Future teachers from all over the state attended the conference to learn from mentor teachers and the best practices in teaching that actually work in classrooms.
With six of her students accompanying her, Reifinger gave three, one-hour long sessions. Because she used actual students, she said she couldn't just teach the same lesson three times because it wouldn’t show authentic thinking and learning. Instead, she developed three lessons. Her students completed two "Visible Thinking" routines - one during a Writers Workshop lesson and another during the Life Science lesson. They also participated in a nature walk through the college campus collecting evidence to support a scientific claim.
Students say they especially like the "visible thinking" lessons she's been using in her classroom. Visible Thinking is a Harvard University-based program utilizing many different routines to encourage deeper thinking. It challenges students to make careful observations and interpretations, then stimulates curiosity and encourages questions.
"We get to write stuff down and I like it a lot. It's see, think, worry, wonder," said first grader Sophia Hoeksma. "I just like doing it because it helps me write."
Classmate Isaac Penick explained how he navigates the writing process. "Like, I see the witch laying in her bed. Then I think about how she is feeling and wonder what she will do next."
Micah Dock said he likes writing because he writes about what he sees. "Then I get to guess what might happen to them."
Through the Visual Thinking model, Reifinger said she's noticed tangible changes in her students' writing, speaking and self confidence. "Prior to implementing Visible Thinking I was noticing that students wanted to be told what to think and what to say. Visible Thinking facilitates an opportunity for differentiated growth because it offers so many different opportunities for each learning style.”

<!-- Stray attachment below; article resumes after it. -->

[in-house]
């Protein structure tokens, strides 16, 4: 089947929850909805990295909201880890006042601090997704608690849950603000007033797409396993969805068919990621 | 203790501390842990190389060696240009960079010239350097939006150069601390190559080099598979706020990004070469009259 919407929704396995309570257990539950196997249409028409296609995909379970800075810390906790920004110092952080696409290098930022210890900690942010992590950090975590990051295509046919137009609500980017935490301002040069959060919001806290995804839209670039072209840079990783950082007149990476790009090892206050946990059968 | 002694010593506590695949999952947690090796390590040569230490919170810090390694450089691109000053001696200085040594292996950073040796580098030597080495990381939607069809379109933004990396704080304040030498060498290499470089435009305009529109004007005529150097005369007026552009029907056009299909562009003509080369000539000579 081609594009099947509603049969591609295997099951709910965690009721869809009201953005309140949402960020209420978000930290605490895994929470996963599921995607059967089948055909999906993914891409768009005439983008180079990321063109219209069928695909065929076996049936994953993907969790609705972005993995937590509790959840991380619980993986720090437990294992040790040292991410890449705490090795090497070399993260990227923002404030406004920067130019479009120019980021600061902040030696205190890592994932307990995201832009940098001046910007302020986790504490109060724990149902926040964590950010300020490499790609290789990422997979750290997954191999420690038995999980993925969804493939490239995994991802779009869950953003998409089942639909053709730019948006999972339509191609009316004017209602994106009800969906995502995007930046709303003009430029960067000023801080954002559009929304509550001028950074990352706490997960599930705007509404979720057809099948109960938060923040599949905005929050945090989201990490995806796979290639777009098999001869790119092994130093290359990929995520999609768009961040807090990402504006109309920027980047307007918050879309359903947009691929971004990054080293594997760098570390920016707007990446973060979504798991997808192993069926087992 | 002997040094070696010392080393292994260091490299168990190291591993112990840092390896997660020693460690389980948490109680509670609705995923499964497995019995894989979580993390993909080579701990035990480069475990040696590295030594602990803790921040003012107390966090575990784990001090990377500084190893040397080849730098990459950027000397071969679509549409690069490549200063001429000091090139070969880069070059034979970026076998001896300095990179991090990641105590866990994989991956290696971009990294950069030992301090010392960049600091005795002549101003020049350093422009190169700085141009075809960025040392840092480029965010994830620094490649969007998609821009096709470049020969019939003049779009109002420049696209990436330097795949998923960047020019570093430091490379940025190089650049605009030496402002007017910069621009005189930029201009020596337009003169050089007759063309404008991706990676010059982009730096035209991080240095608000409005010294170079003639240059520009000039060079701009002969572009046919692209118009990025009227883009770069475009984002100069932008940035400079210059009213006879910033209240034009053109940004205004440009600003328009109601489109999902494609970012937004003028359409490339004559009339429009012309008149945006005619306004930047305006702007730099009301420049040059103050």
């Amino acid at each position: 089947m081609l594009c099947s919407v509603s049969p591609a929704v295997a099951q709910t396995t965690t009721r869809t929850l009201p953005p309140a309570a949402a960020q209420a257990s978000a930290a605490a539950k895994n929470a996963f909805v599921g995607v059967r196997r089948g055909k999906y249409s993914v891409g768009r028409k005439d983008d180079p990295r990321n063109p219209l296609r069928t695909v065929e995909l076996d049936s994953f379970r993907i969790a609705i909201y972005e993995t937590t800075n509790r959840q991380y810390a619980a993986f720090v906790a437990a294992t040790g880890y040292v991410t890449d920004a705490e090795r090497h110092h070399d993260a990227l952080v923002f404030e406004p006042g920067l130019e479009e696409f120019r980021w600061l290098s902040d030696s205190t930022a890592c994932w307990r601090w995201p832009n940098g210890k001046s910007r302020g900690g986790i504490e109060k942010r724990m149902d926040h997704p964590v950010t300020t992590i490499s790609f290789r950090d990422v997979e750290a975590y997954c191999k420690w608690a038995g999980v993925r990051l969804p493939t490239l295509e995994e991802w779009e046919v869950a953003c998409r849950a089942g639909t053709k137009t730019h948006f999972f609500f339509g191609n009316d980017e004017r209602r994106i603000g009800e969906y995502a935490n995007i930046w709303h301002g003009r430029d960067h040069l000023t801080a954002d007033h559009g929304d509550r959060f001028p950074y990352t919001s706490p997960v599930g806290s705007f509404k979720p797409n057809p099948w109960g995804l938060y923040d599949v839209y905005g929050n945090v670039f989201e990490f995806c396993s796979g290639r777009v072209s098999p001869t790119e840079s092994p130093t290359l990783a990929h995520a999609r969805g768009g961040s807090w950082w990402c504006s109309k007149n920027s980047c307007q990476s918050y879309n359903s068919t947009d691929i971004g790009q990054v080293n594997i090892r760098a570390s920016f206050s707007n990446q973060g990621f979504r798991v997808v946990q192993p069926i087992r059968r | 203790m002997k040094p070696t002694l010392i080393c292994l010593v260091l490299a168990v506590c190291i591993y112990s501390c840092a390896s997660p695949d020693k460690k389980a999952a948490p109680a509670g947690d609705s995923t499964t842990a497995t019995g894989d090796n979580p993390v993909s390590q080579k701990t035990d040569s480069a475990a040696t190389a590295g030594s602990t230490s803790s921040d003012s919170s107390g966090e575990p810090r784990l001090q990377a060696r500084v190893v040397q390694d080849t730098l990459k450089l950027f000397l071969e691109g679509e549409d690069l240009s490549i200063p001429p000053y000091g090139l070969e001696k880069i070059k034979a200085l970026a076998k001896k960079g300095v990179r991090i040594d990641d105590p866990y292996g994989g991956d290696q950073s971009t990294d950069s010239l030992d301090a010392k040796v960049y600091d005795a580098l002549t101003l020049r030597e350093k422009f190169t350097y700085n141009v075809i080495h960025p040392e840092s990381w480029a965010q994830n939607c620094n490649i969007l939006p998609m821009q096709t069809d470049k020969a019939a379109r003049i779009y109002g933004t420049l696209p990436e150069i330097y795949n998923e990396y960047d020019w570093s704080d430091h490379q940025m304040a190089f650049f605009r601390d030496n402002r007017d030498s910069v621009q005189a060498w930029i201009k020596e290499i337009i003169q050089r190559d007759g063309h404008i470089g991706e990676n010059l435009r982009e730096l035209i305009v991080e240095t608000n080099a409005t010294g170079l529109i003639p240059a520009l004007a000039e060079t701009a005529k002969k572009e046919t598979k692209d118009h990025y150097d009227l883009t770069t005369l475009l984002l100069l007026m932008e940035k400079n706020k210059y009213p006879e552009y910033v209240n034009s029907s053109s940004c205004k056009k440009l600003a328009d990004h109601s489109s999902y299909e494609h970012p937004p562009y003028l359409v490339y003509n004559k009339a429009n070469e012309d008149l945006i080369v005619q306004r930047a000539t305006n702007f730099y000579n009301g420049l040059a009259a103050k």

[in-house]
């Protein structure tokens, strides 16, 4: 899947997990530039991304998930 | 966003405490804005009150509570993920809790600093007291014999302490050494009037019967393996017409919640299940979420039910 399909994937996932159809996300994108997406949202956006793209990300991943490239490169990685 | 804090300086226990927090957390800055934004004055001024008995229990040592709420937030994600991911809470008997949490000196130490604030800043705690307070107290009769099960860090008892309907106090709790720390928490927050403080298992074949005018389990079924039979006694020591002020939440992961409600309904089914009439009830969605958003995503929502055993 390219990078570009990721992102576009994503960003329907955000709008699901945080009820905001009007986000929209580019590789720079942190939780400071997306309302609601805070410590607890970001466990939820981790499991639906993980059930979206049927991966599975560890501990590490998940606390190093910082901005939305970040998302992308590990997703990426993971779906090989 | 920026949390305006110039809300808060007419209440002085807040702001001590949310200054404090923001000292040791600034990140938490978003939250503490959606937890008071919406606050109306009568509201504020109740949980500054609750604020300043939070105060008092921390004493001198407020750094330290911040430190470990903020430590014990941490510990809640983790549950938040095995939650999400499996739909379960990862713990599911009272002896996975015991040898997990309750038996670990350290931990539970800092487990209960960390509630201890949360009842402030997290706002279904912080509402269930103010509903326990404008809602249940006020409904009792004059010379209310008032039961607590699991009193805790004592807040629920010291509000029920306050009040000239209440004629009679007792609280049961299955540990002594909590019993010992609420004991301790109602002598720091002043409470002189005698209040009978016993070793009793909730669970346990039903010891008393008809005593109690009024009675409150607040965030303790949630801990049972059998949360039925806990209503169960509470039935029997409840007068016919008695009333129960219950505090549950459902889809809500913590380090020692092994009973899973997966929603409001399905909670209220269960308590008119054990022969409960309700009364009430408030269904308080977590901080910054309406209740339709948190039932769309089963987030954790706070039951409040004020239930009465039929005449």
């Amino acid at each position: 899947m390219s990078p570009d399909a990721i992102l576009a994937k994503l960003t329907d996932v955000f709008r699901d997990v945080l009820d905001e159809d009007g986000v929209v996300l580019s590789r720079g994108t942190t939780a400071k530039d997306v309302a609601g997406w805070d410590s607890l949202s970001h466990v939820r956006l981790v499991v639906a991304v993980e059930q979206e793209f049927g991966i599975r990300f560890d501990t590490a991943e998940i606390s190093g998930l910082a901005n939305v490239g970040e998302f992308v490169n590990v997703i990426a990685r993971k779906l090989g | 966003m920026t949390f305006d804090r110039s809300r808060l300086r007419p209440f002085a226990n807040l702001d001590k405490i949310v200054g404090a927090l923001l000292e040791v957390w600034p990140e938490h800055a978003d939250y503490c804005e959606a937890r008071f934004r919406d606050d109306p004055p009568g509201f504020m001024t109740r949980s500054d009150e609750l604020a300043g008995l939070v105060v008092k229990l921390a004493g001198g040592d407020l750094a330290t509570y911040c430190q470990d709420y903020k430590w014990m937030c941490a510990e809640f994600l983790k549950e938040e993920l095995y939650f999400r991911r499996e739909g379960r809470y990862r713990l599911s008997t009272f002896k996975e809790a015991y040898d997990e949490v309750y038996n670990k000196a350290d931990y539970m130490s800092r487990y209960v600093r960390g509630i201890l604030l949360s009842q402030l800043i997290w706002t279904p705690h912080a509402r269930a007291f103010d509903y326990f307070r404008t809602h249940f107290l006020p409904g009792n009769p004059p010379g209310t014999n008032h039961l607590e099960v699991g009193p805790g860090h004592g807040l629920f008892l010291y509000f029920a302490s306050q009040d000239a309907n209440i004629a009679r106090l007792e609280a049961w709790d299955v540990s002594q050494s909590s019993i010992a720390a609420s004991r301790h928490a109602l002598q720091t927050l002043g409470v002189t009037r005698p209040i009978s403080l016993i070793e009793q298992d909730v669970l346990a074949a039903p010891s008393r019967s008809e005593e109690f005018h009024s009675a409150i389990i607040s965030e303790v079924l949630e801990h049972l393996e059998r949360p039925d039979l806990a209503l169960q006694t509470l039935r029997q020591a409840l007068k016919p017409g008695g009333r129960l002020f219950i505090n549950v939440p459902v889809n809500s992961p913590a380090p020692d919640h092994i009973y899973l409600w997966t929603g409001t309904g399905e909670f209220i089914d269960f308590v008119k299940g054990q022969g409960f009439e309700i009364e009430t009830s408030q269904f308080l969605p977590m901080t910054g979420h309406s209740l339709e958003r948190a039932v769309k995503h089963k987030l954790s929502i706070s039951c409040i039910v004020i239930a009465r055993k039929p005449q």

It wasn't the first time Reifinger has presented at the conference, but it is the first time she, or anyone else, has taken first grade students as part of an actual classroom lesson presentation. Reifinger said even though preparing for such a presentation took a lot of extra hours after school and on weekends, she said it was worth it and gets a lot out of presenting at conferences herself.
"I love seeing the new, fresh faces. It re-invigorates me and makes me want to keep pushing myself and challenging my students," she said.
"Best Practice keeps our staff challenged. We want our students to have the opportunity to take part in cutting edge research which drives our staff to be leaders in an ever evolving field.”
Reifinger said it was "a wonderful day of teaching and learning for children, parents, student teachers and me!"
McFall's Meghan Collins joined Reifinger as a presenter at the conference. She paired up with four other teachers from other districts to talk about ZONES Math - a program that engages students in math lessons while encouraging critical thinking and problem solving.